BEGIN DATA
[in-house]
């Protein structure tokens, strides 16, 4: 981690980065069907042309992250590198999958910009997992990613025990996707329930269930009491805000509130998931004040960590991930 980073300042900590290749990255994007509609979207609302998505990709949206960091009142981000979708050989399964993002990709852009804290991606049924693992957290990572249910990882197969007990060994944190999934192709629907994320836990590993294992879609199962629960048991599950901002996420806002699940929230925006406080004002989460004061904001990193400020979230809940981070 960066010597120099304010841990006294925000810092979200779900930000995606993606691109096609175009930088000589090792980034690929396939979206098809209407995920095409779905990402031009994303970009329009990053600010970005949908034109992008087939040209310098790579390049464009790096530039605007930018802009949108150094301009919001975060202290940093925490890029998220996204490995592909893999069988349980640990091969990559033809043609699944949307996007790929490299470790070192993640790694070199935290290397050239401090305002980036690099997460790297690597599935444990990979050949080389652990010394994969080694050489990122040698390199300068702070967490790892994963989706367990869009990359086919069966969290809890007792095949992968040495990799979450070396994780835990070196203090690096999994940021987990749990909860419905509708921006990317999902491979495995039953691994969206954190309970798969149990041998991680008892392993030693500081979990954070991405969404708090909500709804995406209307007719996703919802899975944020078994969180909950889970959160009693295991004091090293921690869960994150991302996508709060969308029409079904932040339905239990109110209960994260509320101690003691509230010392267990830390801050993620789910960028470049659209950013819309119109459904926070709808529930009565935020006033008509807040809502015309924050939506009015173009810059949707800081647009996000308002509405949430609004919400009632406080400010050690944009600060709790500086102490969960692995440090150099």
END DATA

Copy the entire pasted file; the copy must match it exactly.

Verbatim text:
[in-house]
């Protein structure tokens, strides 16, 4: 981690980065069907042309992250590198999958910009997992990613025990996707329930269930009491805000509130998931004040960590991930 980073300042900590290749990255994007509609979207609302998505990709949206960091009142981000979708050989399964993002990709852009804290991606049924693992957290990572249910990882197969007990060994944190999934192709629907994320836990590993294992879609199962629960048991599950901002996420806002699940929230925006406080004002989460004061904001990193400020979230809940981070 960066010597120099304010841990006294925000810092979200779900930000995606993606691109096609175009930088000589090792980034690929396939979206098809209407995920095409779905990402031009994303970009329009990053600010970005949908034109992008087939040209310098790579390049464009790096530039605007930018802009949108150094301009919001975060202290940093925490890029998220996204490995592909893999069988349980640990091969990559033809043609699944949307996007790929490299470790070192993640790694070199935290290397050239401090305002980036690099997460790297690597599935444990990979050949080389652990010394994969080694050489990122040698390199300068702070967490790892994963989706367990869009990359086919069966969290809890007792095949992968040495990799979450070396994780835990070196203090690096999994940021987990749990909860419905509708921006990317999902491979495995039953691994969206954190309970798969149990041998991680008892392993030693500081979990954070991405969404708090909500709804995406209307007719996703919802899975944020078994969180909950889970959160009693295991004091090293921690869960994150991302996508709060969308029409079904932040339905239990109110209960994260509320101690003691509230010392267990830390801050993620789910960028470049659209950013819309119109459904926070709808529930009565935020006033008509807040809502015309924050939506009015173009810059949707800081647009996000308002509405949430609004919400009632406080400010050690944009600060709790500086102490969960692995440090150099």